Why a woman’s home may be a ghost town

The search for a ghost house may be over but for a small community of people living on a remote property on the South Island, it’s still there.

A woman has been given permission to remove her two-bedroom home, and has begun renovating it to the point where she says it’s a “ghost town”.

Key points:The house is believed to be haunted by a ghost who haunts itEvery year the family have spent hundreds of dollars on cleaning and renovationsThe house has been a home for about 30 years and has been used for a variety of activities, from cooking to cleaningThe woman has begun building a second home and says the town is full of lifeThe house was built in the 1920s and was bought for $1,500 in 1968.

“It was the largest home I had ever lived in,” said the woman, who only gave her first name, Anne.

“I’ve lived in this house for 30 years, and I think it’s my last.”

The woman said she has lived in the house for about three years, but only started renovating the property last year.

In recent years, she has been spending thousands of dollars each year on cleaning, renovations and landscaping, she said.

The woman began renovating her property in 2014 after noticing some of the house’s historic features.

“I thought it would be a really good idea to see if I could just take it down and put in something new,” she said, adding she was now working on making it as “modern as possible”.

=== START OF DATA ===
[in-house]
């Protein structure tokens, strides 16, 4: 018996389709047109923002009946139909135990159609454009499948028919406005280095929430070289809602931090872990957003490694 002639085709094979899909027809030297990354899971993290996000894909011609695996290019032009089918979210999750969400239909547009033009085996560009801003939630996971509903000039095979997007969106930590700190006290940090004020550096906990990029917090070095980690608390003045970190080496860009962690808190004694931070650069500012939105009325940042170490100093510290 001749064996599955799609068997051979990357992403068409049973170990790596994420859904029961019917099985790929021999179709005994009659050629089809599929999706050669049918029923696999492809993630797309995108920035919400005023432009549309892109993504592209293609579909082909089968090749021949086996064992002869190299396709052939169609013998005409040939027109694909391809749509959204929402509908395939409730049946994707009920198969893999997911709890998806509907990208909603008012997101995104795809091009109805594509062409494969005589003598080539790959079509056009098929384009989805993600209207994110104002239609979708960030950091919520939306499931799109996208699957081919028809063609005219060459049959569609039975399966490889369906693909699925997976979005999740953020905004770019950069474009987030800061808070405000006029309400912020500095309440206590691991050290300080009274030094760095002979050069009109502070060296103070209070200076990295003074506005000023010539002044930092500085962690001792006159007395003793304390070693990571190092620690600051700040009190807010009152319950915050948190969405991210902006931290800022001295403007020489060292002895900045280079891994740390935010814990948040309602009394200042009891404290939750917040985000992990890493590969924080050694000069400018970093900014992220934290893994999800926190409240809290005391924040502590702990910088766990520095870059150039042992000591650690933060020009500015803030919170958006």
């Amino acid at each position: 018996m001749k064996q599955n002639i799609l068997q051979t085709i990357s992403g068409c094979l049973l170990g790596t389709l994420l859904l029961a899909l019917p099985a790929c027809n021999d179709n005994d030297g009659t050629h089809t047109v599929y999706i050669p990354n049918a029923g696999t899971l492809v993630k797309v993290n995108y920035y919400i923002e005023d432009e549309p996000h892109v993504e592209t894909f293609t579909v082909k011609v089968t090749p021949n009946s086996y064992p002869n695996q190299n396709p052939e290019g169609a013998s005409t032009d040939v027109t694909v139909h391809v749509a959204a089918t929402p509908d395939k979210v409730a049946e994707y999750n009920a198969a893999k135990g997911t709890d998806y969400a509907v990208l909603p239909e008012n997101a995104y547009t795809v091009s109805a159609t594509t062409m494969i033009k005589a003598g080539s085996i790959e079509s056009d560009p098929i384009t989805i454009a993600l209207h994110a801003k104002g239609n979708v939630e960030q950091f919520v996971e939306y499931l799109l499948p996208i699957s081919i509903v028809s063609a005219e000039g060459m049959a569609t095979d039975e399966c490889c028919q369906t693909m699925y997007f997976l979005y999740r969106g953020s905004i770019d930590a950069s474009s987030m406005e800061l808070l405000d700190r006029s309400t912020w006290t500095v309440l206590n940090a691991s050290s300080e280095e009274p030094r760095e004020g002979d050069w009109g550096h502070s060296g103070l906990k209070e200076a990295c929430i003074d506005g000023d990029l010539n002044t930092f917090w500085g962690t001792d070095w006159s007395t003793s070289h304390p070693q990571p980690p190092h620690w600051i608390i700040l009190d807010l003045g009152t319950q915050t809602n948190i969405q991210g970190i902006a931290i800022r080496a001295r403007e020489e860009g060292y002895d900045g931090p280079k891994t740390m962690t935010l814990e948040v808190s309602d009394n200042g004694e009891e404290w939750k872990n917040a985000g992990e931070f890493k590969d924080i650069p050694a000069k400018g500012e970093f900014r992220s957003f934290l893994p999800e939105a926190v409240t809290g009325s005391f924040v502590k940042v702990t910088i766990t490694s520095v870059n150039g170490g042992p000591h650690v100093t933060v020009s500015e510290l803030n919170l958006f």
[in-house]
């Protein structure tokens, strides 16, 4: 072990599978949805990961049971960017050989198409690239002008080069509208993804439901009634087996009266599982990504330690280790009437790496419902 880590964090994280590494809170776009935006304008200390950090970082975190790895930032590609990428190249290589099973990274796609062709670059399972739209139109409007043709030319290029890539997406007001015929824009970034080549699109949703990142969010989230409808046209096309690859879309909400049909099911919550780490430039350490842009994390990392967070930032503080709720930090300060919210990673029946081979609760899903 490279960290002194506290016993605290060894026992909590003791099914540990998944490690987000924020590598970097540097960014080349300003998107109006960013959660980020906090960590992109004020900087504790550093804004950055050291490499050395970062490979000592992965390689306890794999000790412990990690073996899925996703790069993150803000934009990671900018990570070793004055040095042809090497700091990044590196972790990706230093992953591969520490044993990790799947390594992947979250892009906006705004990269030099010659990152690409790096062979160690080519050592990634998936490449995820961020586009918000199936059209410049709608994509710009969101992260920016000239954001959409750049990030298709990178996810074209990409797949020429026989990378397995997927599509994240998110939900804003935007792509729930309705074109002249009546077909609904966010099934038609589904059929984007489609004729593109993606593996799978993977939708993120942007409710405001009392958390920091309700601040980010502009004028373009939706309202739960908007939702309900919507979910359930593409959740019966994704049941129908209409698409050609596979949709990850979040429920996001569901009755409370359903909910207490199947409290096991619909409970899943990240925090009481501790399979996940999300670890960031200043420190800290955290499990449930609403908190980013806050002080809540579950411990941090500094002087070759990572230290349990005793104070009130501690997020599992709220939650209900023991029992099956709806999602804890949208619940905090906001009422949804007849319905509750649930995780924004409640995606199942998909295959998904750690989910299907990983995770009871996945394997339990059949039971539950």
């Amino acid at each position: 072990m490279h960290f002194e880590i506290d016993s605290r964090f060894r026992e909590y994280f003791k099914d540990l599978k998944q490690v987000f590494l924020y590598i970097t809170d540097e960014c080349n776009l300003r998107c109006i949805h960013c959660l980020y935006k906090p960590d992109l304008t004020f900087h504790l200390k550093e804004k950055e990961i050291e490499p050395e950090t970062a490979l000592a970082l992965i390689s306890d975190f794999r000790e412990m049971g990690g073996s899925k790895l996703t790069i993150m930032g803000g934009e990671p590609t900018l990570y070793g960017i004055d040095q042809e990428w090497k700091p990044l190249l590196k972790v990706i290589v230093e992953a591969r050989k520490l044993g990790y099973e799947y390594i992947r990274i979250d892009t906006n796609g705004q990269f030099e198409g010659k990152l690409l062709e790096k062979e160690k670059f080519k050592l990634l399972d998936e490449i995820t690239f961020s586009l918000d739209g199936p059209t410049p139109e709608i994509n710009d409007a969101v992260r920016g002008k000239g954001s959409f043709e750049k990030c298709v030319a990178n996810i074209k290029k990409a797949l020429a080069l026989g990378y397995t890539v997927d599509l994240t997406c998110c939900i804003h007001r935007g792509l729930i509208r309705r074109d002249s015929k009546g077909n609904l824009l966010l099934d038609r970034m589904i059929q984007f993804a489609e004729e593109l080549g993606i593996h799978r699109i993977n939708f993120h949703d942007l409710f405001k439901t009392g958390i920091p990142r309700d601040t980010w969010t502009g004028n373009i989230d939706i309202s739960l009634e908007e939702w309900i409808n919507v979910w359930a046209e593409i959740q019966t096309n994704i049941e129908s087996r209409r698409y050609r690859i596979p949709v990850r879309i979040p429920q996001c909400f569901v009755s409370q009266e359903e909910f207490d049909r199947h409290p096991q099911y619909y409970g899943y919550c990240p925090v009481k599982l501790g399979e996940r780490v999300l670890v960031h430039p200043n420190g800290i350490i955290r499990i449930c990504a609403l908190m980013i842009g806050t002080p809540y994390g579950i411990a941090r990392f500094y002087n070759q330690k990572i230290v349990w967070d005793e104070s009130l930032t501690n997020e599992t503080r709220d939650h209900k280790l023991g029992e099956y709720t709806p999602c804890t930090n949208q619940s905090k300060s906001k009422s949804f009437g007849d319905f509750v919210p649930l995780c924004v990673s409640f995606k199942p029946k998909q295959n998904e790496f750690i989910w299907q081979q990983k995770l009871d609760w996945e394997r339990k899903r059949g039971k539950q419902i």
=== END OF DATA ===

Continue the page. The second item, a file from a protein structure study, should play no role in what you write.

The woman says she has spent thousands of money on cleaning over the years, including on cleaning the floors, cleaning up old mould, painting, and repairing some of her home’s appliances.

“There’s lots of things we’ve done over the last 30 years that have cost me about $2,000 to fix, and there are still some things I can’t do,” she told the ABC.

She said she was also planning on installing new carpets, new furniture, and replacing some of those old appliances.

The woman told the Australian Broadcasting Corporation (ABC) that she has also recently started to use the house as a place for community events, such as weddings, birthday parties, or to host a party.

“You could do anything that was traditional, you could do your traditional way of doing things, you’d have a barbecue,” she explained.

Ms Sneddon said she had always wanted to live in the area, but she had no intention of selling her home.

“[But] this is what I love about living in the Southland, and this is how I wanted to do it,” she added.

“We can’t have our own property, and we have to live with our neighbours, but at the same time we can live in a big city.”

The South Island has a large population of about 80,000 people, and the area around the house has also attracted many people to live there.

“Everyone’s very friendly, and that’s one of the reasons why people like to live here,” she noted.

“When I was living in Perth, I couldn’t do anything with my family, I’d have to go out and do my job.”

She added that her house has become a family hub and that she had had to take on extra roles as a cleaner to cope with the high demand for cleaning services.

“Now I can just spend my time with my daughter,” she admitted.

“And I have to put on a brave face, because I can barely live like that.”

The ABC contacted the South Coast Regional Council for comment but did not receive a response.

Topics:ghost,family-and-children,religion-and,church-and‐state,religions-and‑beliefs,people,parliament,south-coast-2250,brisbane-4000More stories from Queensland